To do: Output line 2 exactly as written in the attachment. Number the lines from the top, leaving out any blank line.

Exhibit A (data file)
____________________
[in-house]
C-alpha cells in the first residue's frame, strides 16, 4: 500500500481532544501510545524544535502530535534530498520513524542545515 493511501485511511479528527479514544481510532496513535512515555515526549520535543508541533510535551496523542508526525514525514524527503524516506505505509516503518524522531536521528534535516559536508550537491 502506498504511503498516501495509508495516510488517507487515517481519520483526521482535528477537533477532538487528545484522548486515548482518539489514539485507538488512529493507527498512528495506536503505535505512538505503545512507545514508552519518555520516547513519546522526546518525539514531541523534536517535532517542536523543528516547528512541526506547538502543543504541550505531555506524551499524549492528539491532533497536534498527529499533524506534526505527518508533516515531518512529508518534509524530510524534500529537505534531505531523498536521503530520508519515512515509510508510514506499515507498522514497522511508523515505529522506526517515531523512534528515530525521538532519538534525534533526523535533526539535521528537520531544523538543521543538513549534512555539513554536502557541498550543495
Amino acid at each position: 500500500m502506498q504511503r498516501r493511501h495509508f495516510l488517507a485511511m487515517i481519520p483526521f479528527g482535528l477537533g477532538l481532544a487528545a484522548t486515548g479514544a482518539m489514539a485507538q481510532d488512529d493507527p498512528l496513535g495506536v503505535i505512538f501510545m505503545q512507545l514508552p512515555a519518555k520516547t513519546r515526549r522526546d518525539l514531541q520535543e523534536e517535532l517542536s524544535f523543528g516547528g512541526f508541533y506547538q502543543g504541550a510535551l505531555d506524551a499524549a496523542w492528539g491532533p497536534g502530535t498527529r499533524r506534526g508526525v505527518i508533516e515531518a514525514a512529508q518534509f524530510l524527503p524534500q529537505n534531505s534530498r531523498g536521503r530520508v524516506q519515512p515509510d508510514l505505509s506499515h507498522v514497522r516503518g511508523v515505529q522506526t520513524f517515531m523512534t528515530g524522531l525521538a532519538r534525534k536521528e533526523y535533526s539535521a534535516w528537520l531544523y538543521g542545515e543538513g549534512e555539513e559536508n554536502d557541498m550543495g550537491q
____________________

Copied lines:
C-alpha cells in the first residue's frame, strides 16, 4: 500500500481532544501510545524544535502530535534530498520513524542545515 493511501485511511479528527479514544481510532496513535512515555515526549520535543508541533510535551496523542508526525514525514524527503524516506505505509516503518524522531536521528534535516559536508550537491 502506498504511503498516501495509508495516510488517507487515517481519520483526521482535528477537533477532538487528545484522548486515548482518539489514539485507538488512529493507527498512528495506536503505535505512538505503545512507545514508552519518555520516547513519546522526546518525539514531541523534536517535532517542536523543528516547528512541526506547538502543543504541550505531555506524551499524549492528539491532533497536534498527529499533524506534526505527518508533516515531518512529508518534509524530510524534500529537505534531505531523498536521503530520508519515512515509510508510514506499515507498522514497522511508523515505529522506526517515531523512534528515530525521538532519538534525534533526523535533526539535521528537520531544523538543521543538513549534512555539513554536502557541498550543495